Osteoarthritis: Causes, Diagnosis and Treatment

Osteoarthritis (OA) is the most common chronic joint inflammation that results from cartilage degeneration.

Updated: June 16, 2022

Osteoarthritis (OA) is the most common chronic joint inflammation that results from cartilage degeneration. It is also called as degenerative joint disease, degenerative arthritis, and wear-and-tear arthritis. A joint is where two bones come together. Cartilage is a protective tissue which covers the ends of these bones. This cartilage breaks down in OA, causing the bones within the joint to rub together resulting in pain, stiffness, and other symptoms.
Although it can occur in adults of any age, mostly seen in older people. Osteoarthritis is the most common form of arthritis, and is a leading cause of disability in millions of people worldwide. Most commonly it affects joints in your hands, knees, hips and spine, typically at the neck or lower back . Although the underlying process cannot be reversed, the symptoms can be effectively managed. Staying active, maintaining a healthy weight and other treatments may slow progression of the disease and help improve pain and joint function.The goal of treatment in osteoarthritis is to reduce joint pain and inflammation while improving and maintaining joint function.

Causes of Osteoarthritis:

Joint damage is the main cause of OA. The older you are, the more wear and tear you have had on your joints. Therefore age is one of the main causes of the joint damage leading to osteoarthritis as this damage get advanced over time. Past injury like torn cartilage, dislocated joints and ligament injuries can be other causes of joint damage. Joint malformation, obesity, and poor posture can also be a factor associated with OA. Certain risk factors, such as family history and gender, increase your risk of osteoarthritis.
Osteoarthritis that is caused by another disease or condition is known as secondary osteoarthritis. Conditions that can lead to secondary osteoarthritis include obesity, repeated trauma or surgery to the joint structures, abnormal joints at birth (congenital abnormalities), gout, diabetes, and other hormone disorders.The mechanical stress on the joint can be increased due to obesity affecting the cartilage. When cartilage breaks down, bone surfaces become pitted and rough causing pain within the joint, and irritation in surrounding tissues. As cartilage doesn't contain any blood vessels, damaged cartilage can't repair itself.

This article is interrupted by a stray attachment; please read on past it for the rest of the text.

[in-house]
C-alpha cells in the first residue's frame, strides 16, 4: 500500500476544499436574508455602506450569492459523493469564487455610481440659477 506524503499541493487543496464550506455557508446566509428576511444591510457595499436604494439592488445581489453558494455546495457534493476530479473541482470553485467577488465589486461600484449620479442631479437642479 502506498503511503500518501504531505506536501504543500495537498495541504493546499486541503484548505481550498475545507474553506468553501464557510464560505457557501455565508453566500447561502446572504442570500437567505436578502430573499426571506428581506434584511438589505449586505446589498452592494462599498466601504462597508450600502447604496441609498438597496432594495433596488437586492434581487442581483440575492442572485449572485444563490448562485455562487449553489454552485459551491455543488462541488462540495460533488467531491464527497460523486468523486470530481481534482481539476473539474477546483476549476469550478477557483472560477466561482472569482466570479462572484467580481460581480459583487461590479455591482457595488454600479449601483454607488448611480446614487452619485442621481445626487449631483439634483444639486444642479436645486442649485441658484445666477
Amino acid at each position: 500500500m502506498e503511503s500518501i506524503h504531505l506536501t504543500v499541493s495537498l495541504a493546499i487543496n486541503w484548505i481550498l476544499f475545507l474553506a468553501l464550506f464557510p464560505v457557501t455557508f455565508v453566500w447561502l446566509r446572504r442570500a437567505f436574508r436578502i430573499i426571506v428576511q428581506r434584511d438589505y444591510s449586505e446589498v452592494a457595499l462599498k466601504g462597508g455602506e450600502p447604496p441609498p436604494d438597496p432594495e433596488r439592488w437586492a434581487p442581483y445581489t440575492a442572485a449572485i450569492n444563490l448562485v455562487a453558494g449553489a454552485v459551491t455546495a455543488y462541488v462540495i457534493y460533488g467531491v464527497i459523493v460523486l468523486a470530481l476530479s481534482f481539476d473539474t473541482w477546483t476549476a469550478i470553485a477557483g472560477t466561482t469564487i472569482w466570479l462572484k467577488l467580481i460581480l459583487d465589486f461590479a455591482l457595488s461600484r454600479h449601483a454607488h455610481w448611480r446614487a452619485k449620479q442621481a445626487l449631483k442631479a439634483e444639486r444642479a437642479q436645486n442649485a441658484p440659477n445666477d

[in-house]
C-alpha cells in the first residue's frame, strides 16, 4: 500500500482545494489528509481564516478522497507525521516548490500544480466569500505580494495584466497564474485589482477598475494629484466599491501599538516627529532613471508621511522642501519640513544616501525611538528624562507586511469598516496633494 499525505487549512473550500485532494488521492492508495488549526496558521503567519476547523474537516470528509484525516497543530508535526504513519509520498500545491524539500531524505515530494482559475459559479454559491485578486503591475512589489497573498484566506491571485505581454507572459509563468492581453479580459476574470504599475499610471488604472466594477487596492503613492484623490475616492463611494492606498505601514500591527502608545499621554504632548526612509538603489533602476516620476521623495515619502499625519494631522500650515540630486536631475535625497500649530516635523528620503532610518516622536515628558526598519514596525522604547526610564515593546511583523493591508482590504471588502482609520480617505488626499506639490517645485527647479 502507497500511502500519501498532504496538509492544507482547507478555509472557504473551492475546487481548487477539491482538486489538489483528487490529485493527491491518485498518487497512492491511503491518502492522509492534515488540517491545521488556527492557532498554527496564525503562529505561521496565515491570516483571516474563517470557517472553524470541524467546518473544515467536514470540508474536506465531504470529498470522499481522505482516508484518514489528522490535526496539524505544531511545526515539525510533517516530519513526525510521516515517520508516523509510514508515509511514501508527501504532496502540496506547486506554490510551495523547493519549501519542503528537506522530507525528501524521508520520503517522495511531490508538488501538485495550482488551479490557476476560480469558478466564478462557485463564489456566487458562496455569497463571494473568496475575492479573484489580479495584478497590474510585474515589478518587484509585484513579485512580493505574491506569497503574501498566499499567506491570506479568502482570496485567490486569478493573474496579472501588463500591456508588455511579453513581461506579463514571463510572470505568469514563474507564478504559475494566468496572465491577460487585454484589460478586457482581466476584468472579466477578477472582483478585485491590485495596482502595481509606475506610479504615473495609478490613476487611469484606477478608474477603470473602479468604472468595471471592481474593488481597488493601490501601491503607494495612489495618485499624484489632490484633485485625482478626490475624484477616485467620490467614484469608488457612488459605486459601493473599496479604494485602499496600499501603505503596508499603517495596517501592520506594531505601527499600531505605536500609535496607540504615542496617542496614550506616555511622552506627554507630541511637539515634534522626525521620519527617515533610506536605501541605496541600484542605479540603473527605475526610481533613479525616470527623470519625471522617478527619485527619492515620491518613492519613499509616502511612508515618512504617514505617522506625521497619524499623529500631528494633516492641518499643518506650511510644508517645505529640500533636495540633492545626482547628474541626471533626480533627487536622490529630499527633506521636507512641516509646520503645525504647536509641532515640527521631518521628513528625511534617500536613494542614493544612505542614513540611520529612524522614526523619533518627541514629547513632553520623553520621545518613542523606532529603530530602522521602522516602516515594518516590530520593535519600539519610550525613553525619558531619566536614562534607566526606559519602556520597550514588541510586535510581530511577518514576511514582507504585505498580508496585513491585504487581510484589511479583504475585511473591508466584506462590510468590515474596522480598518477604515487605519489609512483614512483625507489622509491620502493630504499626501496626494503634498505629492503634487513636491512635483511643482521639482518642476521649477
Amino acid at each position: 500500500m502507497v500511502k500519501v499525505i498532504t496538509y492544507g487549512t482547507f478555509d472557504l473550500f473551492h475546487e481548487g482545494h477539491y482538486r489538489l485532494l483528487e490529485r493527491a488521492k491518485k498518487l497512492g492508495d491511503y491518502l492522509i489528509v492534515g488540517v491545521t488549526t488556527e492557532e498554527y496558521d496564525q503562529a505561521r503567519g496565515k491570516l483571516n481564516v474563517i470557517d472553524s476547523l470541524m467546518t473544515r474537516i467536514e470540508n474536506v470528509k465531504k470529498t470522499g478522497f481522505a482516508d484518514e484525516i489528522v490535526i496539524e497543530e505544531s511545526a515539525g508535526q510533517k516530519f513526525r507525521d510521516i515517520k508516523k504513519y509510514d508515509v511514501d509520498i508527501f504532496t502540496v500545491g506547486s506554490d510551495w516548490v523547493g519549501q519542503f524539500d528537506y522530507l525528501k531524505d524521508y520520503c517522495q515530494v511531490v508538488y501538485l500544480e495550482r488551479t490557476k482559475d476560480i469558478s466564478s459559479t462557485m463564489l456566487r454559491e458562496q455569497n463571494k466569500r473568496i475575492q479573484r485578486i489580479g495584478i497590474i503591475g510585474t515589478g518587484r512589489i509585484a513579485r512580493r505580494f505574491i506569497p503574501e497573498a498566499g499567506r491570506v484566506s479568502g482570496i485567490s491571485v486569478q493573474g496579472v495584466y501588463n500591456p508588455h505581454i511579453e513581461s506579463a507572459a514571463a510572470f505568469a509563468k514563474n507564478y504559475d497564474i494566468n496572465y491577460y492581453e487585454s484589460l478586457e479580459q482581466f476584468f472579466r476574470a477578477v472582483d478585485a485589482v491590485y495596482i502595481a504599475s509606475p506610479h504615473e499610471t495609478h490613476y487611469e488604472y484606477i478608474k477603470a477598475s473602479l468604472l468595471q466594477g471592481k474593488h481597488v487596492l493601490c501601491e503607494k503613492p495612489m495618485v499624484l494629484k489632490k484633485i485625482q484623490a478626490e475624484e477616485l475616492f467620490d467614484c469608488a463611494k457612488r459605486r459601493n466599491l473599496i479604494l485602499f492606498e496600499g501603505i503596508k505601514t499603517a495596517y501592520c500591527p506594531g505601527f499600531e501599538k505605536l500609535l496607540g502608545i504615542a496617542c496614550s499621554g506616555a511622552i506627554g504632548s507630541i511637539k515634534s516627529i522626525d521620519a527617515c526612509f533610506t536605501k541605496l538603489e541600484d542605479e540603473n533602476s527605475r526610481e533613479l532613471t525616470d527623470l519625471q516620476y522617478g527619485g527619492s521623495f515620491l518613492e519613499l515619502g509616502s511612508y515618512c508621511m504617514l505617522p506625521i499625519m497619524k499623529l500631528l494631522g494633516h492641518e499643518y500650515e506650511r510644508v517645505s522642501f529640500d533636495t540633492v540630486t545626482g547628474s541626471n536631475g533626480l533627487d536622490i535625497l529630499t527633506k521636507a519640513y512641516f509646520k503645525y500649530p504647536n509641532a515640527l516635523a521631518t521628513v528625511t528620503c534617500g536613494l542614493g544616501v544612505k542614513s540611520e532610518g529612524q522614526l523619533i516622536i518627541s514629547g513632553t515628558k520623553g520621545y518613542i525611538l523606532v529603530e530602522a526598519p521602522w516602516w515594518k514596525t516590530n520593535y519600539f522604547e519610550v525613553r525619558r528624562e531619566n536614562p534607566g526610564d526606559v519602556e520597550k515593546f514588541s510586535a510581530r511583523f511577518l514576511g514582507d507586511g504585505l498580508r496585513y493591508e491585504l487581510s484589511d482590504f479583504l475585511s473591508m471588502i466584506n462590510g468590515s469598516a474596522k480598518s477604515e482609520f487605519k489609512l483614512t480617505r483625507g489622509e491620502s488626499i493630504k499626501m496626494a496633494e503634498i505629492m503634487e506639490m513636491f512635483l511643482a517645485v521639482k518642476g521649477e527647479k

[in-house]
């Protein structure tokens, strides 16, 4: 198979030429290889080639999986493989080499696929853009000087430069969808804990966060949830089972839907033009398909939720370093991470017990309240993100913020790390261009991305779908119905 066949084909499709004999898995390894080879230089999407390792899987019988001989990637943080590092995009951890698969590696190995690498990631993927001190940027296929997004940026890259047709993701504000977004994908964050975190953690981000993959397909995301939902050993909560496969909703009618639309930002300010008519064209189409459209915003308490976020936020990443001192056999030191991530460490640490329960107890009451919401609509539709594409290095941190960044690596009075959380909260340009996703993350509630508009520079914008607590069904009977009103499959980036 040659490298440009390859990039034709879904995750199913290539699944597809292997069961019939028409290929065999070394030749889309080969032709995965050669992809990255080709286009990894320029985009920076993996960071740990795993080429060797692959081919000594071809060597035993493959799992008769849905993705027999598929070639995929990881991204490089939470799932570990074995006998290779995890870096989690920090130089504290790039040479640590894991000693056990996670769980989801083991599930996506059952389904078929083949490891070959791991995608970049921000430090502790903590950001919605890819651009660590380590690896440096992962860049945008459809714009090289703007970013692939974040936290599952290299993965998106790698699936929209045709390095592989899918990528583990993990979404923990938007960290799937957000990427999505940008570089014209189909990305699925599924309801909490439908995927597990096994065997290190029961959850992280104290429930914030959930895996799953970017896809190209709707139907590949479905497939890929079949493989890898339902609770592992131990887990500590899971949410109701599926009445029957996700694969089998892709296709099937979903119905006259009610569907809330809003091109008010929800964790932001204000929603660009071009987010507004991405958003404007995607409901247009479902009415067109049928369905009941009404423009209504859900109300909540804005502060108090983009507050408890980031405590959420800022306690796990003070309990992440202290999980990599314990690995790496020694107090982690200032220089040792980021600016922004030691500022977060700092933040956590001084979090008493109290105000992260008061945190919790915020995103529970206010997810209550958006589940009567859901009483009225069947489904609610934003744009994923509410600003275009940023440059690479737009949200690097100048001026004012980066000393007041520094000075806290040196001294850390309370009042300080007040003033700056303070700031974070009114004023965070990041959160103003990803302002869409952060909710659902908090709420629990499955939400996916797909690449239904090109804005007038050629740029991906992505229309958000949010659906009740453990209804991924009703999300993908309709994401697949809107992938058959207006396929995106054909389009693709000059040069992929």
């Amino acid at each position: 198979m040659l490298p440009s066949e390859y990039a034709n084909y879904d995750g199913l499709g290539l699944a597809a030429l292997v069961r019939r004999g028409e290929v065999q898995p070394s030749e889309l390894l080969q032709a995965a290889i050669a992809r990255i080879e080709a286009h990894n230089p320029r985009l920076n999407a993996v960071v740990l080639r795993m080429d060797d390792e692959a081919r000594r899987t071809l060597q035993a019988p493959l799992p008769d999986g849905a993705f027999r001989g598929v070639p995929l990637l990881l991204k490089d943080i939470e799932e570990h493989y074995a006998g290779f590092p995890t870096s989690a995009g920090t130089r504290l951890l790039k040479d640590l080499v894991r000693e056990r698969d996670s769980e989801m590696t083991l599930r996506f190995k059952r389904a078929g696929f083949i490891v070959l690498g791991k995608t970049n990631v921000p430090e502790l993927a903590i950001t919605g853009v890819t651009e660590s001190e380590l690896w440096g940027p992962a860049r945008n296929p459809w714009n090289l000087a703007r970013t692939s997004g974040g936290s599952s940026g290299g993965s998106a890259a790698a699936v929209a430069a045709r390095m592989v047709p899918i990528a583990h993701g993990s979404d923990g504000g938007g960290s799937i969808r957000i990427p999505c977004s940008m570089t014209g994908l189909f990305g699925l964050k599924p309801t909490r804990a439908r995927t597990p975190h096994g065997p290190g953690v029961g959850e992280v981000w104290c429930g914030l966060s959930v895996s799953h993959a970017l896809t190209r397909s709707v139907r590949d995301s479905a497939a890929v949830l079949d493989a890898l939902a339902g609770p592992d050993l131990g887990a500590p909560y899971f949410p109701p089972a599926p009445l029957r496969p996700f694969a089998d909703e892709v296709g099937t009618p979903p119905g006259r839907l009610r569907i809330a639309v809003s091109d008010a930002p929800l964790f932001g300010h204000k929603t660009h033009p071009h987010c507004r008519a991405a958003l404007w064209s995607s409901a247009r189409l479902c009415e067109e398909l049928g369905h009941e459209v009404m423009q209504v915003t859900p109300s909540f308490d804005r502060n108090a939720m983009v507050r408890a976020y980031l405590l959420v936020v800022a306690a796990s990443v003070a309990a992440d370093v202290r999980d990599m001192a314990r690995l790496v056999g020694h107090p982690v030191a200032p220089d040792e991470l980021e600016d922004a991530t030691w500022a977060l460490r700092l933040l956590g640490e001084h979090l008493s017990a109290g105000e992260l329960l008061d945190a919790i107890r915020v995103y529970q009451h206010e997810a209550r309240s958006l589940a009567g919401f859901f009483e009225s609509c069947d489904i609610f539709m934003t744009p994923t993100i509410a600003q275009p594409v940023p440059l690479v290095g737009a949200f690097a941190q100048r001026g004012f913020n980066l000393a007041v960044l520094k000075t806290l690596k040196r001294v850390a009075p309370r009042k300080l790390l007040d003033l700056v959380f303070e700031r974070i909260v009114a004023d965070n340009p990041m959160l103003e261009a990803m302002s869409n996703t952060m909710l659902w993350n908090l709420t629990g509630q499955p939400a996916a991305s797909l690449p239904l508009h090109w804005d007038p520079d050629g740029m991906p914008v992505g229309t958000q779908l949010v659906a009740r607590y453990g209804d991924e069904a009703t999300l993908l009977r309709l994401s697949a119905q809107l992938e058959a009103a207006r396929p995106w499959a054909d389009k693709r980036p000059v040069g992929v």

When cartilage wears away completely, it can no more provide protection to the ends of bones within a joint. This does not allow the bones to move easily against each other causing bone-on-bone contact resulting in intense pain and other symptoms associated with OA. Therefore obesity is the most significant risk factor for osteoarthritis of the knees. Repeated trauma to joint tissues such as ligaments, bones, and cartilage can to lead to early osteoarthritis of the knees in soccer players and army military personnel.
Congenital abnormalities is a birth defect that are vulnerable to mechanical wear, causing early degeneration and loss of joint cartilage. Structural abnormalities of these joints that had been present since birth is the main cause of osteoarthritis of the hip joints.

Osteoarthritis vs. rheumatoid arthritis:

Although osteoarthritis(OA) and rheumatoid arthritis (RA) share the same symptoms but are very different conditions. OA is a degenerative condition, where the severity increases over time where as RA is an autoimmune disorder.
Misdirected immune system that attacks body tissues particularly the joint lining tissue called synovium in RA. While rheumatoid arthritis is a systemic disease, OA is not . Therefore, rheumatoid arthritis can attack tissues throughout the body beyond affected joints, including the lungs, eyes, and skin.

Diagnosis of Osteoarthritis:

As OA develops very slowly it can be hard to diagnose until it starts to cause painful or debilitating symptoms. The diagnosis include:

Physical examination:

Your doctor will closely examine your affected joint, checking for tenderness, swelling or redness, and for range of motion in the joint in this test.

Imaging tests: